We've now witnessed the opening scene of what could be a major months-long drama
Joe Biden's annual state of the union address produced the opening scene of what could be a major months-long drama over the U.S. debt limit.
It was a rowdy and revelatory moment.
The health of the world economy and the very reliability of the United States as a debt issuer rest on the disorderly body of politicians gathered Tuesday to hear the U.S. president.
Among all the issues before this Congress, where the president faces a new, hostile Republican majority, a looming tussle over the U.S. debt level may hold the greatest global consequence.
The parties must reach a bipartisan agreement to raise the country's de facto credit-card limit this year, to prevent the previously unthinkable scenario of a U.S. debt default.
At issue is a Republican demand for spending cuts. Republicans say they want some fiscal control before agreeing to raise the debt limit beyond its current level, $31.4 trillion.
Biden warned of dire consequences. He accused Republicans of plotting to cut pensions and seniors' health care and that accusation instantly triggered an eruption of jeers in the chamber.
Republican howl in opposition
That's because Republicans insist they won't touch the most expensive programs. Not politically popular ones like Medicare, Social Security, and military funding, which represent half the federal budget.
The president based his claim on a platform Senate Republicans technically ran on, which proposed that all federal programs expire unless renewed by Congress.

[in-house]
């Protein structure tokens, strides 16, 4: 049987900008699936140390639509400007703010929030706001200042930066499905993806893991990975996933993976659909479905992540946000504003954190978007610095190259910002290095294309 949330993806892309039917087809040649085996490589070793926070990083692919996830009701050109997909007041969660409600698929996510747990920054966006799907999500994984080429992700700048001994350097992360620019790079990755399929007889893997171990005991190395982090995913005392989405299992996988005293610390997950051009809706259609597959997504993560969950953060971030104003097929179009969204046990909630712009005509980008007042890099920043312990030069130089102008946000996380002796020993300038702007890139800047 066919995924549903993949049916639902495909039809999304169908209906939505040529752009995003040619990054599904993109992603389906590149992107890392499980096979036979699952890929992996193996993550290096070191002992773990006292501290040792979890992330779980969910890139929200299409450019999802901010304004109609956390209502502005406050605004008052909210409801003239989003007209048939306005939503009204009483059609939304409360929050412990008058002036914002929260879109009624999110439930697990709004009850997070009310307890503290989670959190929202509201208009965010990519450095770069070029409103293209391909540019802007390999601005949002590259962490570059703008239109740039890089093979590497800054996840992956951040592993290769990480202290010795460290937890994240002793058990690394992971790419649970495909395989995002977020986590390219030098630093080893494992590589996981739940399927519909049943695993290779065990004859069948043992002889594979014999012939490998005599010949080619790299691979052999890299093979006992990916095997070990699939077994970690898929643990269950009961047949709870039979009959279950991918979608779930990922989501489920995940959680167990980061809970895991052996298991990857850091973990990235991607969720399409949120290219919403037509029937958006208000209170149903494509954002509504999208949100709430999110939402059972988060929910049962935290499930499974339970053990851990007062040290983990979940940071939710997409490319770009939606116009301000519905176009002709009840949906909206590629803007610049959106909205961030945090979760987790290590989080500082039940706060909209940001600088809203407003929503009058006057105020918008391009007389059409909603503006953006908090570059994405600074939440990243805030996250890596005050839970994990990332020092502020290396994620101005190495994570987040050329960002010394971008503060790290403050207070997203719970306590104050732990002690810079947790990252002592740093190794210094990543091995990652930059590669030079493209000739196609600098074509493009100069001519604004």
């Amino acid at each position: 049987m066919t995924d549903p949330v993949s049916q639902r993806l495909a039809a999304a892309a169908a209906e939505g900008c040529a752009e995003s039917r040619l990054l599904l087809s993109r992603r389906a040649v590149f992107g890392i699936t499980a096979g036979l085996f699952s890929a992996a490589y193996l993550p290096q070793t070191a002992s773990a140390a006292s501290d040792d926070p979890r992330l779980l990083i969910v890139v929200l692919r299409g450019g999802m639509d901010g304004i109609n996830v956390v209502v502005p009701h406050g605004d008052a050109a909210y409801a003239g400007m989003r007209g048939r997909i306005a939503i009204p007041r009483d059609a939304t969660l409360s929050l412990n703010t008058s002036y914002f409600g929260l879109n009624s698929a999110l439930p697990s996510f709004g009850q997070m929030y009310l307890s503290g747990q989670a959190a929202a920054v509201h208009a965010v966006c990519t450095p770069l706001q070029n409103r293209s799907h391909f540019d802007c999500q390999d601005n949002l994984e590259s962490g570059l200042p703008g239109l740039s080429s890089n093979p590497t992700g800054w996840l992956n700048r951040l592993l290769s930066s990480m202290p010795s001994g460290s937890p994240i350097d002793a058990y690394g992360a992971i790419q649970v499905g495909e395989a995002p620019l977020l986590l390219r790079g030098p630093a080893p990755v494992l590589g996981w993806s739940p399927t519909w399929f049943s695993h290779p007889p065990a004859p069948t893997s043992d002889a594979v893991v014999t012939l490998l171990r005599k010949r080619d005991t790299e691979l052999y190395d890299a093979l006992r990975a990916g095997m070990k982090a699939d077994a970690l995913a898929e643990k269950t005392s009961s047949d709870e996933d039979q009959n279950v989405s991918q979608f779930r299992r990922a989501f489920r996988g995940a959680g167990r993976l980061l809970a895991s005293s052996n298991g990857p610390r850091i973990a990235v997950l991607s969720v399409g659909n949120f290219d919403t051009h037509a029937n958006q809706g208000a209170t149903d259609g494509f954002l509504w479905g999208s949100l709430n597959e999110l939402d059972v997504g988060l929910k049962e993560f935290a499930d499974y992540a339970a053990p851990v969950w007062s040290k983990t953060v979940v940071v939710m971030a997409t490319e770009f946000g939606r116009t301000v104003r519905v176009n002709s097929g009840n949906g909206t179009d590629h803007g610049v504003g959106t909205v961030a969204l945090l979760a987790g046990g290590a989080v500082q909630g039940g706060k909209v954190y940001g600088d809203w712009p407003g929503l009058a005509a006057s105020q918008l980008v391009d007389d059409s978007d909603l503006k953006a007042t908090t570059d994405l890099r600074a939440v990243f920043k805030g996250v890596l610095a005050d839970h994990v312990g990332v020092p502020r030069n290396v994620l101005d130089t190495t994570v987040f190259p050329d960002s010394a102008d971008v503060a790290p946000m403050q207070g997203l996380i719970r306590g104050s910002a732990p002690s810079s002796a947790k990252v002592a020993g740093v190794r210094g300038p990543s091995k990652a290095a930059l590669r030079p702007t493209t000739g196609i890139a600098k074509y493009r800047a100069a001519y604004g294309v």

What Biden omitted to mention was that this platform was later emphatically repudiated by Republicans' Senate leader, Mitch McConnell, and that Republicans insist those programs are exempt.
So Republicans howled in protest at what they deemed to be a slanderous attack from the president.
Firebrand Republican U.S. Representative Marjorie Taylor Greene shouted, "Liar!"
Biden joked about being delighted to hear Republicans loudly insisting they'll protect social programs: "I enjoy a conversion!"
Meanwhile, behind him, at the back of the podium, the new Republican leader in the House of Representatives, Kevin McCarthy, was trying to control his boisterous troops.
The difficult math on the U.S. deficit
McCarthy offered a discreet shake of his head, or a hand gesture, in various efforts to get his caucus to display the parliamentary decorum he'd promised.
It may have been a snapshot of what's ahead.
Can McCarthy keep those troops in line? Enough Republican backbenchers will, at some point this year, have to rally around McCarthy and back a deal to end the debt staredown.
U.S. President Joe Biden used the state of the union to call on the U.S. Congress to lift the debt ceiling, calling out the Republicans for wanting to 'take the economy hostage,' eliciting jeers and heckling in return.
It's not yet clear how easily he'll mollify conservative budget hawks, who hold enough votes to end McCarthy's leadership.
That's because the U.S. seems destined to keep piling up new debt for the foreseeable future.
Neither party wants to touch Social Security (old-age pensions), Medicare (the public health plan for seniors), military funding, or veterans' care; in addition to that, Republicans oppose tax hikes.